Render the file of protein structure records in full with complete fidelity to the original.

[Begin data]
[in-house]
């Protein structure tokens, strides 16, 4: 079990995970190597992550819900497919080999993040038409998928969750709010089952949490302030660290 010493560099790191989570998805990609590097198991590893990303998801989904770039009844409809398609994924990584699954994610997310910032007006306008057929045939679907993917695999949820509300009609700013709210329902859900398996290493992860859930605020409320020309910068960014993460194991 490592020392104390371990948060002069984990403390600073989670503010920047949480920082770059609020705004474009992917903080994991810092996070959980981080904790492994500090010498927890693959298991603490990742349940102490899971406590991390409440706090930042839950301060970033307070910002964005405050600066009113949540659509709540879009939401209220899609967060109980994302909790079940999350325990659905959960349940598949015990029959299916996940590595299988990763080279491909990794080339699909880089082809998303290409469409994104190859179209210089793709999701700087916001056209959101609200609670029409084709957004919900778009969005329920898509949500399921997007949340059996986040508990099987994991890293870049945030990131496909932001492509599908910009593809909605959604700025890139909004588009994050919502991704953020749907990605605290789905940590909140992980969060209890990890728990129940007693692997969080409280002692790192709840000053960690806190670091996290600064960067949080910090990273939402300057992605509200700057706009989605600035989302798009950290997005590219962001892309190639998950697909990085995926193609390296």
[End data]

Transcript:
[in-house]
């Protein structure tokens, strides 16, 4: 079990995970190597992550819900497919080999993040038409998928969750709010089952949490302030660290 010493560099790191989570998805990609590097198991590893990303998801989904770039009844409809398609994924990584699954994610997310910032007006306008057929045939679907993917695999949820509300009609700013709210329902859900398996290493992860859930605020409320020309910068960014993460194991 490592020392104390371990948060002069984990403390600073989670503010920047949480920082770059609020705004474009992917903080994991810092996070959980981080904790492994500090010498927890693959298991603490990742349940102490899971406590991390409440706090930042839950301060970033307070910002964005405050600066009113949540659509709540879009939401209220899609967060109980994302909790079940999350325990659905959960349940598949015990029959299916996940590595299988990763080279491909990794080339699909880089082809998303290409469409994104190859179209210089793709999701700087916001056209959101609200609670029409084709957004919900778009969005329920898509949500399921997007949340059996986040508990099987994991890293870049945030990131496909932001492509599908910009593809909605959604700025890139909004588009994050919502991704953020749907990605605290789905940590909140992980969060209890990890728990129940007693692997969080409280002692790192709840000053960690806190670091996290600064960067949080910090990273939402300057992605509200700057706009989605600035989302798009950290997005590219962001892309190639998950697909990085995926193609390296």